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dc.contributor.authorDuplanty, Anthony A.
dc.contributor.authorVingren, Jakob
dc.contributor.authorKeller, Jean
dc.date.accessioned2019-03-28T16:46:09Z
dc.date.available2019-03-28T16:46:09Z
dc.date.issued2014
dc.identifier.citationDuplanty, A., Vingren, J., & Keller, J. (2014). Physical Activity and Intellectual Disability. Strength and Conditioning Journal, 36(2), 26-28.en_US
dc.identifier.urihttps://hdl.handle.net/11274/11140
dc.identifier.urihttps://doi.org/10.1519/SSC.0000000000000039
dc.description.abstractIndividuals with intellectual disability can benefit from physical activity programs. It is important that fitness professionals understand individuals' medical conditions, intellectual and social abilities, as well as their required systems of support and use this knowledge to design and adapt physical activities according to the needs of each individual.en_US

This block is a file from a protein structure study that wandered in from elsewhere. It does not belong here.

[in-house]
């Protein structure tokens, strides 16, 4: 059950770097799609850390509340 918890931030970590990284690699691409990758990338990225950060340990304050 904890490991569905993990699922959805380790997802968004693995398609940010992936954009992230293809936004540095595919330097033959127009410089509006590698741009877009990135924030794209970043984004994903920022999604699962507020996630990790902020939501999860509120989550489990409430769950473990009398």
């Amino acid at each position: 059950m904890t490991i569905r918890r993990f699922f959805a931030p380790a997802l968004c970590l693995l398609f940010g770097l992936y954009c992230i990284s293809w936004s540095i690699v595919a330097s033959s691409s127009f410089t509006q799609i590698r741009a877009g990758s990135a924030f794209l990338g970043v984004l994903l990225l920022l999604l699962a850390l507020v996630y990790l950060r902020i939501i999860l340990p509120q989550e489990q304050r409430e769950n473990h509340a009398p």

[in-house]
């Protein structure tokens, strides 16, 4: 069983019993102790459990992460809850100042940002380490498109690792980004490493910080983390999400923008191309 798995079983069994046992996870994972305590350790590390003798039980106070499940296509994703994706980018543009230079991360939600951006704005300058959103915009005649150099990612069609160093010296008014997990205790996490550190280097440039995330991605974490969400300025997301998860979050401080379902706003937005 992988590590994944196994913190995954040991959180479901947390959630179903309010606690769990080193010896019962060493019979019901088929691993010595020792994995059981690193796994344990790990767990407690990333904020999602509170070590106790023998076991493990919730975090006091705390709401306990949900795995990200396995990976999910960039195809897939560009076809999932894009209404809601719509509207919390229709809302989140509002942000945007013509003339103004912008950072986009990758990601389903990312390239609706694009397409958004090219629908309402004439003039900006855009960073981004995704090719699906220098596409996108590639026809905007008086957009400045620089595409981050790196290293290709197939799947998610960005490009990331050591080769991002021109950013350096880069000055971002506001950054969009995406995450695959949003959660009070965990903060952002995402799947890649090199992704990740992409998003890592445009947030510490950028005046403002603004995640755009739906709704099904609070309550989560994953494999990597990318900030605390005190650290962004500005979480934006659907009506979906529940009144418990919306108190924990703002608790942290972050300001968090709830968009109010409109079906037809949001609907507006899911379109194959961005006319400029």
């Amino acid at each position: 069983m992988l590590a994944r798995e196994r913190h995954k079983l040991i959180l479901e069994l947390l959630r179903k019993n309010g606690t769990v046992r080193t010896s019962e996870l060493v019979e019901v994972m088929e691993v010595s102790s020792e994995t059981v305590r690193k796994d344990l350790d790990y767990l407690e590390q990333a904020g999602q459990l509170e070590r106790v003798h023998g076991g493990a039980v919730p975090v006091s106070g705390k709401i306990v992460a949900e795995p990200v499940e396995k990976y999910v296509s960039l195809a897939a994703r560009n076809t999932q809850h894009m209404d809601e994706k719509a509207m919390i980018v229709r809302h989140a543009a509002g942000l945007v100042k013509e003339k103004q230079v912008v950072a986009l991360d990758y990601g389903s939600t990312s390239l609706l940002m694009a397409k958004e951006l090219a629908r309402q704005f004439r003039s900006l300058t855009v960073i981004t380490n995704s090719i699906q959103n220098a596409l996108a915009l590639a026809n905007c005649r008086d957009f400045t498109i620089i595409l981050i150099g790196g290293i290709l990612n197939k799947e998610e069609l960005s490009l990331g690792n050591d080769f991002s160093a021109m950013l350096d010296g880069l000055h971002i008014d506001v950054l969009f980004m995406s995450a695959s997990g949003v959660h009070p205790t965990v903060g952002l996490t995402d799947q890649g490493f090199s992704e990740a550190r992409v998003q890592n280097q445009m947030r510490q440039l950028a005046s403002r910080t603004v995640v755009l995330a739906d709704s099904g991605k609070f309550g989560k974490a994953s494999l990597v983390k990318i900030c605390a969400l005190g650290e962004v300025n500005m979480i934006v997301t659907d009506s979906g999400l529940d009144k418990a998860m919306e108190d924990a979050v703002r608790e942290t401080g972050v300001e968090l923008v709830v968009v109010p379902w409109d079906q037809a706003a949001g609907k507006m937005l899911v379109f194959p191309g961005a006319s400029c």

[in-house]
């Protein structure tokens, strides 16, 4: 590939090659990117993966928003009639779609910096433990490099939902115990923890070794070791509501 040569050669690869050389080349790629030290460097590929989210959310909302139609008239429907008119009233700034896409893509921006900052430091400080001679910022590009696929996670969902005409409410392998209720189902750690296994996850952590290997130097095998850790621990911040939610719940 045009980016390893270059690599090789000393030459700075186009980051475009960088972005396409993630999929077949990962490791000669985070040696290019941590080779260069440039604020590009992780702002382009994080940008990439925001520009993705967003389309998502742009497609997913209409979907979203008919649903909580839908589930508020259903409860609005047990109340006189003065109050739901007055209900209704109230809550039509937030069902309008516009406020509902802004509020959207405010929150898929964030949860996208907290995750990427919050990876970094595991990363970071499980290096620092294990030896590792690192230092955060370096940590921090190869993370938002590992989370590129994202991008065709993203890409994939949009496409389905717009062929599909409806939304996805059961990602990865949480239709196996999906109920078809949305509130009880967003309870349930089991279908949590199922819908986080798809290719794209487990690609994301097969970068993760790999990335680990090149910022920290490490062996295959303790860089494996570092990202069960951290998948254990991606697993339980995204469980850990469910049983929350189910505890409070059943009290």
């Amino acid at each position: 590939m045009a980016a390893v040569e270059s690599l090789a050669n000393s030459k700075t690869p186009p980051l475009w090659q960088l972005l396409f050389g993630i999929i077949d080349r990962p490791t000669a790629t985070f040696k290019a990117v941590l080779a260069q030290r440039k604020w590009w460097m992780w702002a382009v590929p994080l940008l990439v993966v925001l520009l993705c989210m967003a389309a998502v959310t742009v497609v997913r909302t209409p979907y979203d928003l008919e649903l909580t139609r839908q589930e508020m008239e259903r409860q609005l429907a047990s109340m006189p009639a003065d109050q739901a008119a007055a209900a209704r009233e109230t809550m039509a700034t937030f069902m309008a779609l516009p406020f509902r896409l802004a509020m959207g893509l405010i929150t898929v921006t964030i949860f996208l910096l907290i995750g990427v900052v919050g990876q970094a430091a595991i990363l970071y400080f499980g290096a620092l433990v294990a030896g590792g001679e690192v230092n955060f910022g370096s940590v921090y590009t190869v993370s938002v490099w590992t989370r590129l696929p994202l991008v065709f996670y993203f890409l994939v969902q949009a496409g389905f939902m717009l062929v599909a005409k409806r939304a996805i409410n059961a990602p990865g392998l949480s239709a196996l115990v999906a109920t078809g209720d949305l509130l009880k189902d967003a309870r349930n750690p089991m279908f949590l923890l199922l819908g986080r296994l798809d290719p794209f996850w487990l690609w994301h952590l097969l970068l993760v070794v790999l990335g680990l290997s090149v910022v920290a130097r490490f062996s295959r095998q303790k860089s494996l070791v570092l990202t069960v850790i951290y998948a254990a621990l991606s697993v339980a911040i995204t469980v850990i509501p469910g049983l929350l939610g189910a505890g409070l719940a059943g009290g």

dc.language.isoen_USen_US
dc.publisherStrength and Conditioning Journalen_US
dc.subjectIntellectual disabilityen_US
dc.subjectIntellectual disability and fitnessen_US
dc.subjectAdapted workouten_US
dc.subjectAdapted physical activityen_US
dc.subjectDevelopmental disorderen_US
dc.subjectDevelopmental disabilitiesen_US
dc.titlePhysical activity and intellectual disabilityen_US
dc.typeArticleen_US
dc.creator.orcidhttps://orcid.org/0000-0002-3506-048X


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